For Such a Time as This

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It’s not a perfect day for blogging over here.  Jeff and I are running on little sleep from the last two nights.  The (almost) two year old is tantruming right now because she wants her homemade popsicle,  but she doesn’t.  None of us can figure out what she wants, least of all her.

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One of my eleven year olds is tantruming right now because he wants to be a part of us, but he doesn’t. He can’t figure out what he really wants either.

My firstborn is rip-sticking in the house, and two of the younger kids are rollerblading- one of them just tried to rip-stick with rollerblades on – and all of it is basically rendering me unable to think because I don’t do well with chaos. (Says the mom of seven kids.)

I just had to re-start supper because the Instant Pot wasn’t coming up to pressure correctly. My afternoon coffee is lukewarm now (see all of the above).  Oh, and we have to go pick up our 45 lb dog from the vet this afternoon.  He was attacked by a neighbor’s dog a few nights ago, so there we were at 4am, Jeffrey and Me, hosing off his mud, batting away mosquitos, and assessing his wounds.  And now he has to be inside the house, convalescing for two weeks while he heals.  Sigh.

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Oh. And we have a guest coming for dinner tonight.  I hope he doesn’t mind the mess. Or the dog.

As I said.  Not exactly conducive to blogging.  But I’ve had a few things on my mind I needed to process here.

Sunday morning, halfway to church, Jeff got a text from our pastor asking if I was going to be there for service.  We had a new family visiting.  They were Chinese, and he didn’t think the wife spoke English.

Wanna know where I was?

Home with half the kids, who still had hacking coughs and sniffles.

I gotta be honest, I was bummed.  I had a few raw moments with the Lord about it as I was standing over the sink washing something. Here I had been for countless months, praying for God to bring some Chinese friends into my life and the Sunday that this family shows up, I’m not even going to be there.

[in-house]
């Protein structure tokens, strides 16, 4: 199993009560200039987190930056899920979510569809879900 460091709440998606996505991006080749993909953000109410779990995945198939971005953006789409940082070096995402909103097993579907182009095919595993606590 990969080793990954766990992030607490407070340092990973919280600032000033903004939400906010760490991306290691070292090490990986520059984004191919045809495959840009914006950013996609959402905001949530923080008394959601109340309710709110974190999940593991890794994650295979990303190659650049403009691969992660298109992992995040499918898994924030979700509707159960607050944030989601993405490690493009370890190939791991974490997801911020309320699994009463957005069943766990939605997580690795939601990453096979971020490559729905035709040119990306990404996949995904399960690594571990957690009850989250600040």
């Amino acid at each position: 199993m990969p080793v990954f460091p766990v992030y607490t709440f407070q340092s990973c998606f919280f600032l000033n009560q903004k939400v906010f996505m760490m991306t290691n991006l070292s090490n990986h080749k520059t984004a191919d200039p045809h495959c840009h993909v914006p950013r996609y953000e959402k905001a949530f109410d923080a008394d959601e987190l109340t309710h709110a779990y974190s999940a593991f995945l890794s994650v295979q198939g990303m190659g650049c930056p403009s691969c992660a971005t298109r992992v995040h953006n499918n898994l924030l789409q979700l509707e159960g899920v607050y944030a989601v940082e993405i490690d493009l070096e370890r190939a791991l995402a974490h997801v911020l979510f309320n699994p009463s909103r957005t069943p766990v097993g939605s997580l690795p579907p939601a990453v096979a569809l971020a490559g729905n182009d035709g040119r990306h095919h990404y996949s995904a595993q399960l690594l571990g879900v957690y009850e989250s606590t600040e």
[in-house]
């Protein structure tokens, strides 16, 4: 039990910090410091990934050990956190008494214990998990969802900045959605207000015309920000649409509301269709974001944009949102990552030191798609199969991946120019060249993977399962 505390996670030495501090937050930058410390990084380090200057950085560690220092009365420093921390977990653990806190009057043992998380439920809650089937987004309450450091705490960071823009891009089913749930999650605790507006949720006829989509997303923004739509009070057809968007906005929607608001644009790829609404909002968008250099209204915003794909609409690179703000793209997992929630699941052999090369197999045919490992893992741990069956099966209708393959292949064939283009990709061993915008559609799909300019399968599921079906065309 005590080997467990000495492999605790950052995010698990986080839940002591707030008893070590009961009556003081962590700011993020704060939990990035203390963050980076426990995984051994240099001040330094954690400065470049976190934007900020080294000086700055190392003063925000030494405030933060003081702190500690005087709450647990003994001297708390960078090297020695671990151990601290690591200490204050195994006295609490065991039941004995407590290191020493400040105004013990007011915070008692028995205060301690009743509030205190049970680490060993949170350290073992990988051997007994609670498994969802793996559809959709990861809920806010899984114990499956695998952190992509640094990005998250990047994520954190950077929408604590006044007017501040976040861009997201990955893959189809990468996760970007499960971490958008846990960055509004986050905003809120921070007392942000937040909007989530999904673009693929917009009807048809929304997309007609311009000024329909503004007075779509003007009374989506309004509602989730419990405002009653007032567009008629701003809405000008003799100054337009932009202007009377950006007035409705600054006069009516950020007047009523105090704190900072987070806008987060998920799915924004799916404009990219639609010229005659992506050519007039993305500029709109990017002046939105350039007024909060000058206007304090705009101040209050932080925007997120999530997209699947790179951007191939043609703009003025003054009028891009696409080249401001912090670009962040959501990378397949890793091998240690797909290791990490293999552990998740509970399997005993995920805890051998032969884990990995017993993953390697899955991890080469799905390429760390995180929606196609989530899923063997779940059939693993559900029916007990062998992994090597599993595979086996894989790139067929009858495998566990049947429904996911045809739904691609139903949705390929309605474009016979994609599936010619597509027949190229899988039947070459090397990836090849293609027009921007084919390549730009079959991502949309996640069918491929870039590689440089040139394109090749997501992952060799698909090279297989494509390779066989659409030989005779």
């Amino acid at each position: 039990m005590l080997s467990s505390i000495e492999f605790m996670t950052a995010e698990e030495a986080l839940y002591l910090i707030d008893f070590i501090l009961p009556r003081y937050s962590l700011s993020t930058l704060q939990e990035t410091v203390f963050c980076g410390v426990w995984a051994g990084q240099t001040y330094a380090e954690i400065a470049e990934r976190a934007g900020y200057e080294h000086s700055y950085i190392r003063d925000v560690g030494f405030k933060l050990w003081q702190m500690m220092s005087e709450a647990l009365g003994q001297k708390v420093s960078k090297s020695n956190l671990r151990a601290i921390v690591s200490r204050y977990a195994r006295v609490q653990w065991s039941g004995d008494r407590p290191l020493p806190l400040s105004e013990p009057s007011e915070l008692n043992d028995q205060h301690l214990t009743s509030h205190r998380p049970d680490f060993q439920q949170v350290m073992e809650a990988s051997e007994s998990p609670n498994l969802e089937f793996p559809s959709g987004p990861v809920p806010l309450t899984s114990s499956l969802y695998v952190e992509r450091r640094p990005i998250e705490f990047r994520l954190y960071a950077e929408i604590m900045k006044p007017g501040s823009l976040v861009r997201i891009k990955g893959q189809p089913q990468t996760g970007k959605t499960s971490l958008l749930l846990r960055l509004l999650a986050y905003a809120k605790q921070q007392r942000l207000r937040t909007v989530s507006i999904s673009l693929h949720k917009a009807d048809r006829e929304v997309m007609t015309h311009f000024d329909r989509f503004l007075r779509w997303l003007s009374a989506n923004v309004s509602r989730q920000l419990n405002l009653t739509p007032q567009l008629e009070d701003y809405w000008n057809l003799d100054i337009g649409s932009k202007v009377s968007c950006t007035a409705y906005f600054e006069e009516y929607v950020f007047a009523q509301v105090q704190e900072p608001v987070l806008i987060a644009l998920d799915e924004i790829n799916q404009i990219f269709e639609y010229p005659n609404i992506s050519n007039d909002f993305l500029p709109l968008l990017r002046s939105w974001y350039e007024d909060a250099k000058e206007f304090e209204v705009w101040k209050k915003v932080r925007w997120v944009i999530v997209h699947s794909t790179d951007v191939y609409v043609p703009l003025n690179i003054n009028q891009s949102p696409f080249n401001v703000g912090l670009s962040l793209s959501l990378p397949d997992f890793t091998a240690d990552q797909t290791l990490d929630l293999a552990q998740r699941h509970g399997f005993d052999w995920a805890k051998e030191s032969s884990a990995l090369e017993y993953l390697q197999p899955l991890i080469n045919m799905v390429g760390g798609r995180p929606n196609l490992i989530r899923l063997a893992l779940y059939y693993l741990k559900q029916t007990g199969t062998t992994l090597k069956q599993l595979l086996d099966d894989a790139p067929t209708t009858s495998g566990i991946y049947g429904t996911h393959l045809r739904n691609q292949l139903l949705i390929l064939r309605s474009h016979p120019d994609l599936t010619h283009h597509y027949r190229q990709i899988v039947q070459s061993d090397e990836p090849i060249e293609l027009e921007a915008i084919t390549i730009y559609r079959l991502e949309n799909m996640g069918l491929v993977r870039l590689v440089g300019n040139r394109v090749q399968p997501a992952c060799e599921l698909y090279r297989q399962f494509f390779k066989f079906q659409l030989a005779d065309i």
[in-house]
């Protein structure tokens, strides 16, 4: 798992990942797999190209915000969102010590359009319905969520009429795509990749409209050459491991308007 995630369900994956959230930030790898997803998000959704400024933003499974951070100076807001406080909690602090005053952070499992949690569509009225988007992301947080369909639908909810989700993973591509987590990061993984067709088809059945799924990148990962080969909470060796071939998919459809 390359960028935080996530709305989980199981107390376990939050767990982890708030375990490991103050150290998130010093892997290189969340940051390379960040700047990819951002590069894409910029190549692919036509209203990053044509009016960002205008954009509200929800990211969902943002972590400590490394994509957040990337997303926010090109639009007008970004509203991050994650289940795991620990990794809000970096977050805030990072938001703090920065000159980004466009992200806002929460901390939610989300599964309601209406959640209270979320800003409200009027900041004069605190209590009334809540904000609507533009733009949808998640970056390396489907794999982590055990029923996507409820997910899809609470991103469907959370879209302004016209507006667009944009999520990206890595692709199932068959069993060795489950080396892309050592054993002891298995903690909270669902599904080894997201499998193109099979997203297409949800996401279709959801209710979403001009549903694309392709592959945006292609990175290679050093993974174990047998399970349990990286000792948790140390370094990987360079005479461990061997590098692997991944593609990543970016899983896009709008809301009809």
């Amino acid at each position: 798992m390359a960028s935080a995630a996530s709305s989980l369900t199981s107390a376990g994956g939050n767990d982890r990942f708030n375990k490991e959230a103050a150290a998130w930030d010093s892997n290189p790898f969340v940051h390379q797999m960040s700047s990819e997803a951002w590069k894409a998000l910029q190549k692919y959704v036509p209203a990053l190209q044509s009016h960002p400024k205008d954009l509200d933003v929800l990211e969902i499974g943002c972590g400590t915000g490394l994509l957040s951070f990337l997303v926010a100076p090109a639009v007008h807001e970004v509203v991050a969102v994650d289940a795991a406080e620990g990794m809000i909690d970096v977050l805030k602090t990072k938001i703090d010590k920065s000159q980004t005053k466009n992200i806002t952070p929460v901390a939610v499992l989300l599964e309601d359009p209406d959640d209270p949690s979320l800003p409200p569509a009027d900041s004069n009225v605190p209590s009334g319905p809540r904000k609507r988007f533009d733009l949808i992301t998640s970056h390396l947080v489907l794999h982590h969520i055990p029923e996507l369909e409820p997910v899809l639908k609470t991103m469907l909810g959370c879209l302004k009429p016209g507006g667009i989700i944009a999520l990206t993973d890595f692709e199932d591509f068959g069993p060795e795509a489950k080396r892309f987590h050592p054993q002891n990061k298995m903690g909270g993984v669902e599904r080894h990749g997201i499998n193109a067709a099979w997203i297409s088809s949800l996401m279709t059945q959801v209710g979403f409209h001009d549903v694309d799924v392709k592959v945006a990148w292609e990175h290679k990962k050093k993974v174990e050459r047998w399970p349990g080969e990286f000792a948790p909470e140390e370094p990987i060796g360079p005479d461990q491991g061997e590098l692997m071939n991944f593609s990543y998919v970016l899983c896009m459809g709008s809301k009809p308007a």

For years this is something the Lord has been refining in my heart.  I struggled for a long time with feeling like I had lost my purpose, or I didn’t know who I was anymore.  I used to do things I felt mattered.  Things that involved nations and gospel and souls and ministry.

Standing over the sink, the Lord quickly reminded me of the lesson He has been teaching me for a long time.  I am right where He wants me, doing just what He wants me to do.

I am here with my family and my growing kids  – not biding my time until I can do the important things.  These are the important things.  I am here for such a time as this – the time when my children’s souls are most pliable and open to the gospel.  The time when their hearts are still close to ours and their character is still being shaped.

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A friend and I were just talking about this the other day.  I hear this so often from young moms and I have said the same things: I don’t know who I am anymore. I don’t even know what I like to do anymore. I’m so busy just being Mom, I feel like I’ve lost myself.